Eric Schmidt deposition reveals why it was OK to overpay for YouTube

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Eric Schmidt deposition reveals why it was OK to overpay for YouTube

Tue Oct 06, 2009 @ 12:39PM PST

By Eriq Gardner

Youtube_logo Google CEO Eric Schmidt gets a lot of credit for being a financial genius. But he doesn't seem like the shrewdest negotiator.

CNET got ahold of a deposition transcript from last May in Viacom's litigation against YouTube for copyright infringement. In it, Schmidt reveals he told Google's board that YouTube was worth $600-700 million, but that he asked the board to approve an acquisition price of $1.65 billion anyway.

Why the billion-dollar premium? Here's part of Schmidt's answer:

"In the deal dynamics, the price, remember is not set by my judgment or by financial model or discounted cash flow. It's set by what people are willing to pay. And we ultimately concluded that $1.65 billion included a premium for moving quickly and making sure that we could participate in the user success in YouTube."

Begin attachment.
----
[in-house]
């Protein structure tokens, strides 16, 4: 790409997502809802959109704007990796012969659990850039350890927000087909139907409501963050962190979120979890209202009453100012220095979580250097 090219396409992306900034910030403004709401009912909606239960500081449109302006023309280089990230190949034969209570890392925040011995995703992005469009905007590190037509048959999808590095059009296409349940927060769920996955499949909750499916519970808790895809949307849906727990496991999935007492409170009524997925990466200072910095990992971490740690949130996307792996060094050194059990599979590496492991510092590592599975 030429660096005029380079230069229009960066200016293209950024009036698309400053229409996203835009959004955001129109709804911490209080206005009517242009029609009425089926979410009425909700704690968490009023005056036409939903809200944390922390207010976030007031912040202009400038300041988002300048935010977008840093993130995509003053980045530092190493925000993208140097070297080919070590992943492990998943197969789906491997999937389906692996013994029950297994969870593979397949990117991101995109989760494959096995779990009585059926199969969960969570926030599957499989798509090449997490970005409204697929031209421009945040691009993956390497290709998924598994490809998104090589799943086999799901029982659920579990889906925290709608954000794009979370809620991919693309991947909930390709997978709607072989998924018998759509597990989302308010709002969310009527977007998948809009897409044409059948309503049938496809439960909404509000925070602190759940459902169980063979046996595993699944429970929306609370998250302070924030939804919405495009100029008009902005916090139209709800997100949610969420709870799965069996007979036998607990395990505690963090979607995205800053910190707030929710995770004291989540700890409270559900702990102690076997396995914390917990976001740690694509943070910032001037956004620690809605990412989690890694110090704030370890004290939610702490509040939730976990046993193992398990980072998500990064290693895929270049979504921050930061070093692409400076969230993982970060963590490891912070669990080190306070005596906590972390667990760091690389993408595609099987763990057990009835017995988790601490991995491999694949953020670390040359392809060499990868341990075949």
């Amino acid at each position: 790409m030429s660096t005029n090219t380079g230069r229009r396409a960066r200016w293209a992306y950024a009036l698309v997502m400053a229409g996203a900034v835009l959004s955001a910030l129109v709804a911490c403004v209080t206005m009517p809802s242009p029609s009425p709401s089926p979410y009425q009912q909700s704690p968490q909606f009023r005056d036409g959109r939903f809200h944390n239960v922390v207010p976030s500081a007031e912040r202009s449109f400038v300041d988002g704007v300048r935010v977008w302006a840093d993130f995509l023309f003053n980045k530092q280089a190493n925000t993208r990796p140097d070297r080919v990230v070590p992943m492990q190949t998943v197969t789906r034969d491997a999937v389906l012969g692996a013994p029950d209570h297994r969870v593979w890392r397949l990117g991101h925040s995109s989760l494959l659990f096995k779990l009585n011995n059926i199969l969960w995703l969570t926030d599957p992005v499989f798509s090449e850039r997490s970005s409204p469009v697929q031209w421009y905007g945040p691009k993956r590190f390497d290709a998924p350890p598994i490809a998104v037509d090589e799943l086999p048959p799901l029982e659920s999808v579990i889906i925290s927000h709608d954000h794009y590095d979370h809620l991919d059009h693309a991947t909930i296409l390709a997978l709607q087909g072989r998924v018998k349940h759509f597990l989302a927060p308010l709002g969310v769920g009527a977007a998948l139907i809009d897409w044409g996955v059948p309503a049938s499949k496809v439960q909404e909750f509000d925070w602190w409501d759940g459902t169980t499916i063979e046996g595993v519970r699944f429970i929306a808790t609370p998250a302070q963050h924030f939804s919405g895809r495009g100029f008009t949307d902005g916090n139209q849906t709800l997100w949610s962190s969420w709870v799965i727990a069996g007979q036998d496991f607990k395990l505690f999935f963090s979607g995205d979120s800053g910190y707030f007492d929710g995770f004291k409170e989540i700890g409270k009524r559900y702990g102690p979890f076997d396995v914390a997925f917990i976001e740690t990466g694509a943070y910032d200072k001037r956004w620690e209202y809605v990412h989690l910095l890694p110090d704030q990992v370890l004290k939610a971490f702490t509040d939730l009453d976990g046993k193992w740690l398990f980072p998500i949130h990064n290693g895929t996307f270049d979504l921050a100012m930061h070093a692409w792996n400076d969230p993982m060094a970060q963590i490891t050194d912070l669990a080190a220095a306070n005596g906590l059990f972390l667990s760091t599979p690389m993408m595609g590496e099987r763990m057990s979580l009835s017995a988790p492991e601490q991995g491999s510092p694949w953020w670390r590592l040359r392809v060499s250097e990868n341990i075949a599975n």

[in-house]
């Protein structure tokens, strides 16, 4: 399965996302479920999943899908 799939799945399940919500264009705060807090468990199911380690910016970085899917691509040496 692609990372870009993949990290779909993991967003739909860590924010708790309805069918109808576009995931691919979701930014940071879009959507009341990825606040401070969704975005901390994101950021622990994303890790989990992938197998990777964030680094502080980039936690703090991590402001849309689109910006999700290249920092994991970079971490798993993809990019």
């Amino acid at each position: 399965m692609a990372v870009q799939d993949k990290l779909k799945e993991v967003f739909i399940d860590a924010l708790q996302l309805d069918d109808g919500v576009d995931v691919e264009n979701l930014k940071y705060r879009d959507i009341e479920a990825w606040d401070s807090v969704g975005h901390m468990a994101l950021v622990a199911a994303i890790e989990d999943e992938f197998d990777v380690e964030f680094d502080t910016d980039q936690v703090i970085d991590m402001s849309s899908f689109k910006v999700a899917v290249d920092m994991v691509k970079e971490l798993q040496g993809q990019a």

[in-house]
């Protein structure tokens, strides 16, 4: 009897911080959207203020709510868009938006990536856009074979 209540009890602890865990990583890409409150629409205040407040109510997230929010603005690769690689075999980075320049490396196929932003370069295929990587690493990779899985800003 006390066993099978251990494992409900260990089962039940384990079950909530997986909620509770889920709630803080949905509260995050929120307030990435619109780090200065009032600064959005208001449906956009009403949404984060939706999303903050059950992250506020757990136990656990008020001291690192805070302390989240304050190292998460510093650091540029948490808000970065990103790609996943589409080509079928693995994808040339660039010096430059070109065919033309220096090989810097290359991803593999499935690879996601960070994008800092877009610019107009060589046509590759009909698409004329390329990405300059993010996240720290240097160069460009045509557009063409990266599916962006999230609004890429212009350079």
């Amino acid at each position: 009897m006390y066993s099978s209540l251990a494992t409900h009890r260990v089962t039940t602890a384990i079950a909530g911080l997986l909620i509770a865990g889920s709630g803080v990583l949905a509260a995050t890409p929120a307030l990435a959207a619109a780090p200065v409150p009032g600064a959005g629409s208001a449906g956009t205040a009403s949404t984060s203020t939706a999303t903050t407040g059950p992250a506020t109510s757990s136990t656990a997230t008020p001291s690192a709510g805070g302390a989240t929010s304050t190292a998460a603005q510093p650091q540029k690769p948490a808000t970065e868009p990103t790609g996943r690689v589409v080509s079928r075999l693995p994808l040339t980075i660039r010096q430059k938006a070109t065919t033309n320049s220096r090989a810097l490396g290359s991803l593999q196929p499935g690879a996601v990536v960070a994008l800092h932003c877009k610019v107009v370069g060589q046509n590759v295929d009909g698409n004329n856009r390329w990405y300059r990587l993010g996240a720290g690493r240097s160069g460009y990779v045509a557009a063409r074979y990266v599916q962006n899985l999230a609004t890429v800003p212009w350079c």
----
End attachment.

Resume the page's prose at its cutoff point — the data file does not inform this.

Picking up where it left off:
That seems like an awfully high price to pay for the premium of moving quickly.

Just for fun, let's compare it to Disney's $4 billion acquisition of Marvel. 

In an S-4 statement, Marvel says it never convinced Disney to up its original offer significantly. Instead, the companies went back and forth about what actions Marvel's board would be permitted to take if it were to receive a superior offer from a third party.

Two different acquisitions and two different strategies for dealing with competitive offers. Disney haggles over deal protection terms whereas Google just prefers to overpay.

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The Hollywood Reporter, Esq. blog focuses on how the entertainment and media industries are impacted and influenced by the law. It is edited by Matthew Belloni with contributions from veteran legal reporter Eriq Gardner and others. Before joining The Hollywood Reporter, Belloni was a lawyer at an entertainment litigation firm in Los Angeles. He writes a column for THR devoted to entertainment law. Gardner is a New York-based writer and legal journalist. Send tips or comments to Matthew.Belloni@thr.com

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